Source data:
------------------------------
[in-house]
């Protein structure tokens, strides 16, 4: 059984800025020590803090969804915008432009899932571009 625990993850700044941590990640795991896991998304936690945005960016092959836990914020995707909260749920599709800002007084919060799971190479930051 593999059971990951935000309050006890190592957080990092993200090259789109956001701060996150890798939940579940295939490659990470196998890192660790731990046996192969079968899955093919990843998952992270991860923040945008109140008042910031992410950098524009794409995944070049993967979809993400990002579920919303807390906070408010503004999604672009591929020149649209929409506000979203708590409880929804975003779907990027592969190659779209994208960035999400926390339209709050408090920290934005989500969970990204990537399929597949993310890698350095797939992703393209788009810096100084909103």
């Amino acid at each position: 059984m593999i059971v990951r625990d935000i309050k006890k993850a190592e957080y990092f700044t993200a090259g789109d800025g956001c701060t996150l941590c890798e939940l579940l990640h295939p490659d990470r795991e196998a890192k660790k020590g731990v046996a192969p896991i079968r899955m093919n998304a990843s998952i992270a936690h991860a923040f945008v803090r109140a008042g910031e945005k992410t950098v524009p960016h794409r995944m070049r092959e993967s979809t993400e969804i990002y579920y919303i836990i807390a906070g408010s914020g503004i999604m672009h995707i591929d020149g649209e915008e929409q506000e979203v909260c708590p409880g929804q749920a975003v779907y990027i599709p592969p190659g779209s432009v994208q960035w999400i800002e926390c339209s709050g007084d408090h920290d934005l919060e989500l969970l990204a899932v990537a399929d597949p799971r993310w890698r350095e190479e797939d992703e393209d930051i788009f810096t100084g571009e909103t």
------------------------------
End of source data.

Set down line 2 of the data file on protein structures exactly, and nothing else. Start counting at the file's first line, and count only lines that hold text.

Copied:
């Protein structure tokens, strides 16, 4: 059984800025020590803090969804915008432009899932571009 625990993850700044941590990640795991896991998304936690945005960016092959836990914020995707909260749920599709800002007084919060799971190479930051 593999059971990951935000309050006890190592957080990092993200090259789109956001701060996150890798939940579940295939490659990470196998890192660790731990046996192969079968899955093919990843998952992270991860923040945008109140008042910031992410950098524009794409995944070049993967979809993400990002579920919303807390906070408010503004999604672009591929020149649209929409506000979203708590409880929804975003779907990027592969190659779209994208960035999400926390339209709050408090920290934005989500969970990204990537399929597949993310890698350095797939992703393209788009810096100084909103």